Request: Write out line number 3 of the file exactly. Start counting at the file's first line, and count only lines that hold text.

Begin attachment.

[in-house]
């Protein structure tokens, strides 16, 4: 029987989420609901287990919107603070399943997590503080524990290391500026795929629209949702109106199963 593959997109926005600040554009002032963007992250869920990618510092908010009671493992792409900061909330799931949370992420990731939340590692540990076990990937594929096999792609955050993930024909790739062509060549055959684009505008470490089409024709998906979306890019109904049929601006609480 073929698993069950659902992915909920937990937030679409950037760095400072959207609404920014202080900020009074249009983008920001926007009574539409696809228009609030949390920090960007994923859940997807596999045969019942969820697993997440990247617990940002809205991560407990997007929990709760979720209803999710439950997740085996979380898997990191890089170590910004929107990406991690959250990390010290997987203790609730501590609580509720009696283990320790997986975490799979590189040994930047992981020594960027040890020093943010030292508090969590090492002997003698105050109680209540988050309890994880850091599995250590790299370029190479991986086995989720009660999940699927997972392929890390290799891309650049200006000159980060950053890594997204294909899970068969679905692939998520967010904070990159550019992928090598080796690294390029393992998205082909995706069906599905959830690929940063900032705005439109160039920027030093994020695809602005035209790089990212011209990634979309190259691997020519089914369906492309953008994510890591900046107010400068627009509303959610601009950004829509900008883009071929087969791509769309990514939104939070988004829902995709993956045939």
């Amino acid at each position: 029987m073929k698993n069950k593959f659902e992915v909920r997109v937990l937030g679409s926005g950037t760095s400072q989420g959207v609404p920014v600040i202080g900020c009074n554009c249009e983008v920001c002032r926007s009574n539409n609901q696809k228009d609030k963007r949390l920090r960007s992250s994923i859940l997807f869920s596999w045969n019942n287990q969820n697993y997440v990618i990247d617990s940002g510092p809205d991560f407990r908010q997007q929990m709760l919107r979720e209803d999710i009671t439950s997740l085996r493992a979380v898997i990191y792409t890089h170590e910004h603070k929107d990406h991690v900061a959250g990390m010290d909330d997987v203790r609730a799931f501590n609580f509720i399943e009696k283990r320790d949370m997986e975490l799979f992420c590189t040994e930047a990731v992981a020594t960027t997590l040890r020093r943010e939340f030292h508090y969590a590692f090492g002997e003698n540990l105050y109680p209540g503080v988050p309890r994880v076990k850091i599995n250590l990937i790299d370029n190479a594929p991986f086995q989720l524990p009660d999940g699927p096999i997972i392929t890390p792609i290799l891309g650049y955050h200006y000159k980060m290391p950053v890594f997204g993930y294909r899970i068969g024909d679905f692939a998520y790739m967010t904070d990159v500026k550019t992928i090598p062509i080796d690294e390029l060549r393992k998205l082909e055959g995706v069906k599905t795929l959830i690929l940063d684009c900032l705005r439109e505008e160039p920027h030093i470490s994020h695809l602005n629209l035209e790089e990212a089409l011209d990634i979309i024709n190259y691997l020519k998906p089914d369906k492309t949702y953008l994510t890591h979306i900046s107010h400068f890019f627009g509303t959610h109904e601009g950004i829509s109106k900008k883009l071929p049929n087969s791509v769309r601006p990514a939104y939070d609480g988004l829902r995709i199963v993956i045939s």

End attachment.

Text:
């Amino acid at each position: 029987m073929k698993n069950k593959f659902e992915v909920r997109v937990l937030g679409s926005g950037t760095s400072q989420g959207v609404p920014v600040i202080g900020c009074n554009c249009e983008v920001c002032r926007s009574n539409n609901q696809k228009d609030k963007r949390l920090r960007s992250s994923i859940l997807f869920s596999w045969n019942n287990q969820n697993y997440v990618i990247d617990s940002g510092p809205d991560f407990r908010q997007q929990m709760l919107r979720e209803d999710i009671t439950s997740l085996r493992a979380v898997i990191y792409t890089h170590e910004h603070k929107d990406h991690v900061a959250g990390m010290d909330d997987v203790r609730a799931f501590n609580f509720i399943e009696k283990r320790d949370m997986e975490l799979f992420c590189t040994e930047a990731v992981a020594t960027t997590l040890r020093r943010e939340f030292h508090y969590a590692f090492g002997e003698n540990l105050y109680p209540g503080v988050p309890r994880v076990k850091i599995n250590l990937i790299d370029n190479a594929p991986f086995q989720l524990p009660d999940g699927p096999i997972i392929t890390p792609i290799l891309g650049y955050h200006y000159k980060m290391p950053v890594f997204g993930y294909r899970i068969g024909d679905f692939a998520y790739m967010t904070d990159v500026k550019t992928i090598p062509i080796d690294e390029l060549r393992k998205l082909e055959g995706v069906k599905t795929l959830i690929l940063d684009c900032l705005r439109e505008e160039p920027h030093i470490s994020h695809l602005n629209l035209e790089e990212a089409l011209d990634i979309i024709n190259y691997l020519k998906p089914d369906k492309t949702y953008l994510t890591h979306i900046s107010h400068f890019f627009g509303t959610h109904e601009g950004i829509s109106k900008k883009l071929p049929n087969s791509v769309r601006p990514a939104y939070d609480g988004l829902r995709i199963v993956i045939s």